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Why an HSA Is Even Better Than a Roth IRA

By Dan Caplinger - May 28, 2016 at 7:02AM

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Extra tax benefits can make health savings accounts your best bet.

Getting a policy that qualifies for an HSA can be a great move. Image source: Pictures of Money via Flickr.

In saving for retirement, investors typically have to make a choice. A traditional IRA offers an upfront tax break but comes at the price of paying tax when you withdraw money in retirement. A Roth IRA gives you tax-free treatment in retirement, but you don't get a deduction when you make a contribution. Yet there's a third type of account that's not even meant to be a retirement savings vehicle that nevertheless offers the best of both worlds: an upfront tax deduction and tax-free treatment when you use the money. That account is a health savings account or HSA, and increasingly, people are realizing the unique opportunity for this ideal tax saver.

What a health savings account is

Health savings accounts are tax-favored accounts that you set up with a financial institution in order to pay for certain medical expenses or to reimburse you for the money you spend on those medical expenses. The government created HSAs in 2003 so that individuals who were covered by a certain type of health insurance policy would be able to get tax-favored treatment for the money they set aside to help them cover their healthcare expenses.

The key aspect of an HSA is that you have to have what's known as a high-deductible health plan as your primary insurance coverage. High-deductible health plans, or HDHPs, have higher annual deductibles than typical health plans, and they also have a maximum limit on the deductible and other out-of-pocket medical expenses that you have to pay. For 2016, the minimum deductible necessary for a policy to qualify as an HDHP is $1,300 for individual coverage or $2,600 for family coverage. Maximum out-of-pocket amounts are $6,550 and $13,100, respectively, for individual or family policies.

Why health savings accounts are a great tax break

The best thing about HSAs from a tax perspective is that you are eligible to deduct the money that you contribute toward the account. For 2016, those with individual coverage can contribute up to $3,350 to an HSA, and family coverage has a higher $6,750 contribution limit. In addition, employers are allowed to make contributions to an HSA on your behalf as well. If they do, then the money they contribute is not treated as income.

Yet even after you get that upfront tax deduction on your contributions, HSAs thereafter closely resemble Roth IRAs in their favorable tax treatment. Interest and other earnings on assets within the HSA aren't subject to tax. Most important, when you take distributions out of the HSA to cover qualified medical expenses, you don't have to pay any tax on the withdrawn amounts.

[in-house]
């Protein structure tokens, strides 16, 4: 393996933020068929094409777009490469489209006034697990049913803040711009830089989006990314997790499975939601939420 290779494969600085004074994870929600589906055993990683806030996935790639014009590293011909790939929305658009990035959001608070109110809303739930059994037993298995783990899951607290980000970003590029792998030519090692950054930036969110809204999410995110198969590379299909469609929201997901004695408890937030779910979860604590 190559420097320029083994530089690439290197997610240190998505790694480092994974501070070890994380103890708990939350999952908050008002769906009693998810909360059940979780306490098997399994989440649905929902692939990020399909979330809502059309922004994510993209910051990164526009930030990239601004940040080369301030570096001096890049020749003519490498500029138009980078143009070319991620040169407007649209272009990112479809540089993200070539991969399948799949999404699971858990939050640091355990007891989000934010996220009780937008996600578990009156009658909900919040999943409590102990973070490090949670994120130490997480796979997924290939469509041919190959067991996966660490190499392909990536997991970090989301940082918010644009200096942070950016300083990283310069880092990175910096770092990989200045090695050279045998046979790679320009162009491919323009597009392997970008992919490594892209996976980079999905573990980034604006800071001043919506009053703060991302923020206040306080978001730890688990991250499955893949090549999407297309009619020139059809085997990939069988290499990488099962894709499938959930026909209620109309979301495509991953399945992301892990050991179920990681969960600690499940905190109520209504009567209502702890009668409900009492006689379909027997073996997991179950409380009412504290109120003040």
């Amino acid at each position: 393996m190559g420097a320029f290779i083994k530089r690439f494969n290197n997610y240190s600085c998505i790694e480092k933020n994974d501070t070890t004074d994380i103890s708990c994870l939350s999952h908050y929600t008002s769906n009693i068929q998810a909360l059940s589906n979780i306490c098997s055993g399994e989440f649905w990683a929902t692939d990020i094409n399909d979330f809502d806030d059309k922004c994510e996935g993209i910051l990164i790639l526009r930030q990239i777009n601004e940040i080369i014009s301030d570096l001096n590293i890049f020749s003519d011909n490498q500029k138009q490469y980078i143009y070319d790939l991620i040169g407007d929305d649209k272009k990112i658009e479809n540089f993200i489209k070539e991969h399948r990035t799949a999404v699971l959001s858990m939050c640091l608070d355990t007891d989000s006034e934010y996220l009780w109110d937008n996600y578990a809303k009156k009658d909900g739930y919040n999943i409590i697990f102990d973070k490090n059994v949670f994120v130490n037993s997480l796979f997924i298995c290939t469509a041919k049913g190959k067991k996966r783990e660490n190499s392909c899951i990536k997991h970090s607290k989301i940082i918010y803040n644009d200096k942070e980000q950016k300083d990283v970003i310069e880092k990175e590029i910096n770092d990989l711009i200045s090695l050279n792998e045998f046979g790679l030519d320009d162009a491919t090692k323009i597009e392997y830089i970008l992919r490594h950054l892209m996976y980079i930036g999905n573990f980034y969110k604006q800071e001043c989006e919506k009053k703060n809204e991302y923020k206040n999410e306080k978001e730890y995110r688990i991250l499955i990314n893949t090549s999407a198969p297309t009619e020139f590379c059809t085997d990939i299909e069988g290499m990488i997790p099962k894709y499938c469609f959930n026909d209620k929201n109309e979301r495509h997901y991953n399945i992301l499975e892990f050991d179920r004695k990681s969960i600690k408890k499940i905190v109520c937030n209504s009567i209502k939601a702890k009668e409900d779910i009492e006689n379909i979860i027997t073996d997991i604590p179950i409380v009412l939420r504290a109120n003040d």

The list of qualified medical expenses is extensive, matching up with the definition that the IRS uses in determining whether you can take an itemized deduction for certain medical and dental costs. You can get details at this IRS website, but everything from routine doctor visits, prescription costs, and annual physical exams to hospital services, nursing home expenses, and surgical procedures typically qualifies for favorable treatment.

Obstacles to opening an HSA

There are two major reasons why more people don't use health savings accounts. First, if your health insurance coverage is more comprehensive than what the HDHP requirements allow, then you can't open an HSA. Although employers are increasingly looking at HSA-eligible health insurance coverage, there are still many workers who can't use HSAs because their deductibles are lower than what qualifies for HDHP status.

The other primary issue with HSAs is that it isn't as easy to find a financial institution to let you open an HSA as it is with Roth IRAs and other more popular retirement accounts. Many well-known institutions limit HSA participation to employees at companies for which the institutions provide benefit-management services, such as 401(k) plan administration. Others don't offer HSAs at all. Theoretically, investors can take HSA money and invest it in a similar range of investment options as someone who opens a Roth IRA. But from a practical standpoint, it isn't as easy to get an HSA set up in the exact way you would want.

Nevertheless, health savings accounts have features that even Roth IRAs can't match, and that could lead to their becoming increasingly popular in the years to come. Once demand becomes stronger for HSAs, it should get easier for you to find investment solutions involving health savings accounts that will let you take maximum advantage of this lucrative tax break.

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